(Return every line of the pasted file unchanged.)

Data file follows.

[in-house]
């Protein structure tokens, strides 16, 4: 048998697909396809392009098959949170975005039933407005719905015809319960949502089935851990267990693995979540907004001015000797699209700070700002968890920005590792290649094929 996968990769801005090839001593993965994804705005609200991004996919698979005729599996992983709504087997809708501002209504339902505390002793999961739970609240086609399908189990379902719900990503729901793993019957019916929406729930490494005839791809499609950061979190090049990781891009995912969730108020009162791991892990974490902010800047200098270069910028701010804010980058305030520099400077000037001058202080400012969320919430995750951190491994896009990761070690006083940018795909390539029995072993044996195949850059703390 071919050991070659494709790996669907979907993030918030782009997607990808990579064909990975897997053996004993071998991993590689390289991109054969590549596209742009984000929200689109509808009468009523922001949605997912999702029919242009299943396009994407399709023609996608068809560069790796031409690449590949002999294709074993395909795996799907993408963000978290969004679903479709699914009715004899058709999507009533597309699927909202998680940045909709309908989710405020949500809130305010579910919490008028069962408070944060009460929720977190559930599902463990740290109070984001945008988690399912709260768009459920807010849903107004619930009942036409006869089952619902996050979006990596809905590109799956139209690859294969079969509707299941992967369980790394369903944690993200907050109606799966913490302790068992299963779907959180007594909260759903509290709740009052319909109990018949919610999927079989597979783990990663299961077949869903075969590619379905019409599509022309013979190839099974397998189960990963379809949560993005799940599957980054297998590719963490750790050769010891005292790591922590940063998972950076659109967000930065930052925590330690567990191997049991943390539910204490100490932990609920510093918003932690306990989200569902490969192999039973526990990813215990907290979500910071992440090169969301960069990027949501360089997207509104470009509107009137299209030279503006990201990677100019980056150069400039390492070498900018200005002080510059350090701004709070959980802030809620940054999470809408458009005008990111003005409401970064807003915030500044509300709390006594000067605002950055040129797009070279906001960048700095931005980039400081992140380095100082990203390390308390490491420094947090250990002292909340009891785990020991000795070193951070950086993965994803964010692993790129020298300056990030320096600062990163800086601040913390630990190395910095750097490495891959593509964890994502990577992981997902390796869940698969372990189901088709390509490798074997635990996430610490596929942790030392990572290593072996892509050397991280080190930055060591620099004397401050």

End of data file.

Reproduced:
[in-house]
């Protein structure tokens, strides 16, 4: 048998697909396809392009098959949170975005039933407005719905015809319960949502089935851990267990693995979540907004001015000797699209700070700002968890920005590792290649094929 996968990769801005090839001593993965994804705005609200991004996919698979005729599996992983709504087997809708501002209504339902505390002793999961739970609240086609399908189990379902719900990503729901793993019957019916929406729930490494005839791809499609950061979190090049990781891009995912969730108020009162791991892990974490902010800047200098270069910028701010804010980058305030520099400077000037001058202080400012969320919430995750951190491994896009990761070690006083940018795909390539029995072993044996195949850059703390 071919050991070659494709790996669907979907993030918030782009997607990808990579064909990975897997053996004993071998991993590689390289991109054969590549596209742009984000929200689109509808009468009523922001949605997912999702029919242009299943396009994407399709023609996608068809560069790796031409690449590949002999294709074993395909795996799907993408963000978290969004679903479709699914009715004899058709999507009533597309699927909202998680940045909709309908989710405020949500809130305010579910919490008028069962408070944060009460929720977190559930599902463990740290109070984001945008988690399912709260768009459920807010849903107004619930009942036409006869089952619902996050979006990596809905590109799956139209690859294969079969509707299941992967369980790394369903944690993200907050109606799966913490302790068992299963779907959180007594909260759903509290709740009052319909109990018949919610999927079989597979783990990663299961077949869903075969590619379905019409599509022309013979190839099974397998189960990963379809949560993005799940599957980054297998590719963490750790050769010891005292790591922590940063998972950076659109967000930065930052925590330690567990191997049991943390539910204490100490932990609920510093918003932690306990989200569902490969192999039973526990990813215990907290979500910071992440090169969301960069990027949501360089997207509104470009509107009137299209030279503006990201990677100019980056150069400039390492070498900018200005002080510059350090701004709070959980802030809620940054999470809408458009005008990111003005409401970064807003915030500044509300709390006594000067605002950055040129797009070279906001960048700095931005980039400081992140380095100082990203390390308390490491420094947090250990002292909340009891785990020991000795070193951070950086993965994803964010692993790129020298300056990030320096600062990163800086601040913390630990190395910095750097490495891959593509964890994502990577992981997902390796869940698969372990189901088709390509490798074997635990996430610490596929942790030392990572290593072996892509050397991280080190930055060591620099004397401050």